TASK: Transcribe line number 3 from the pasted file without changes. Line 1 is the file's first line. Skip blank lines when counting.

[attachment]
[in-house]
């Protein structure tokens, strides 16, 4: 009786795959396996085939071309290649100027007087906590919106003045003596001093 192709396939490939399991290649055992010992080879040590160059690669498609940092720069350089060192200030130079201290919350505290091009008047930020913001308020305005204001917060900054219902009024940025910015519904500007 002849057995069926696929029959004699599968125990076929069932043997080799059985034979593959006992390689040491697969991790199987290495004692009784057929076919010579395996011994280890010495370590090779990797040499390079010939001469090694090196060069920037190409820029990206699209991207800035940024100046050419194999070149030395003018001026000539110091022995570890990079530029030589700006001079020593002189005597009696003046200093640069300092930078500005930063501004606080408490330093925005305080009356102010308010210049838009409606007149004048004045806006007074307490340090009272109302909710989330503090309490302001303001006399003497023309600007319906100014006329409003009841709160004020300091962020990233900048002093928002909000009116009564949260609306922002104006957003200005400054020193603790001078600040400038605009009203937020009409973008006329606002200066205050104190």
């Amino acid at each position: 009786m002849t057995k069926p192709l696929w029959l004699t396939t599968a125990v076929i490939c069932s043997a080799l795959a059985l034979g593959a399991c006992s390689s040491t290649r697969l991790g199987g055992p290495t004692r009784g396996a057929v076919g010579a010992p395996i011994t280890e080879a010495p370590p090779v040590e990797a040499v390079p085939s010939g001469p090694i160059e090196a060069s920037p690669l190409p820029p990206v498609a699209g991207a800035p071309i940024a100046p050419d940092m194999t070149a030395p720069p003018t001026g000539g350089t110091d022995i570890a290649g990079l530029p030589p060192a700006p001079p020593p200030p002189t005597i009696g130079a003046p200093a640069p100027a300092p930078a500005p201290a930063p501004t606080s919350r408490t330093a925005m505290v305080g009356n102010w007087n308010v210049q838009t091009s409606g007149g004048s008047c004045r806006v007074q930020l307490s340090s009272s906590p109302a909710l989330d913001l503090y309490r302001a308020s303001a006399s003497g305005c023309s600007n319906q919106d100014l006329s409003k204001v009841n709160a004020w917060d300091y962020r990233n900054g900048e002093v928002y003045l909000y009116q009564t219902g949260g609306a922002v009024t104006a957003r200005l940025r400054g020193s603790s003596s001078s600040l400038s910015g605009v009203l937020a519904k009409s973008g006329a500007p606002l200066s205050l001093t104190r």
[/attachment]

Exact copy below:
């Amino acid at each position: 009786m002849t057995k069926p192709l696929w029959l004699t396939t599968a125990v076929i490939c069932s043997a080799l795959a059985l034979g593959a399991c006992s390689s040491t290649r697969l991790g199987g055992p290495t004692r009784g396996a057929v076919g010579a010992p395996i011994t280890e080879a010495p370590p090779v040590e990797a040499v390079p085939s010939g001469p090694i160059e090196a060069s920037p690669l190409p820029p990206v498609a699209g991207a800035p071309i940024a100046p050419d940092m194999t070149a030395p720069p003018t001026g000539g350089t110091d022995i570890a290649g990079l530029p030589p060192a700006p001079p020593p200030p002189t005597i009696g130079a003046p200093a640069p100027a300092p930078a500005p201290a930063p501004t606080s919350r408490t330093a925005m505290v305080g009356n102010w007087n308010v210049q838009t091009s409606g007149g004048s008047c004045r806006v007074q930020l307490s340090s009272s906590p109302a909710l989330d913001l503090y309490r302001a308020s303001a006399s003497g305005c023309s600007n319906q919106d100014l006329s409003k204001v009841n709160a004020w917060d300091y962020r990233n900054g900048e002093v928002y003045l909000y009116q009564t219902g949260g609306a922002v009024t104006a957003r200005l940025r400054g020193s603790s003596s001078s600040l400038s910015g605009v009203l937020a519904k009409s973008g006329a500007p606002l200066s205050l001093t104190r």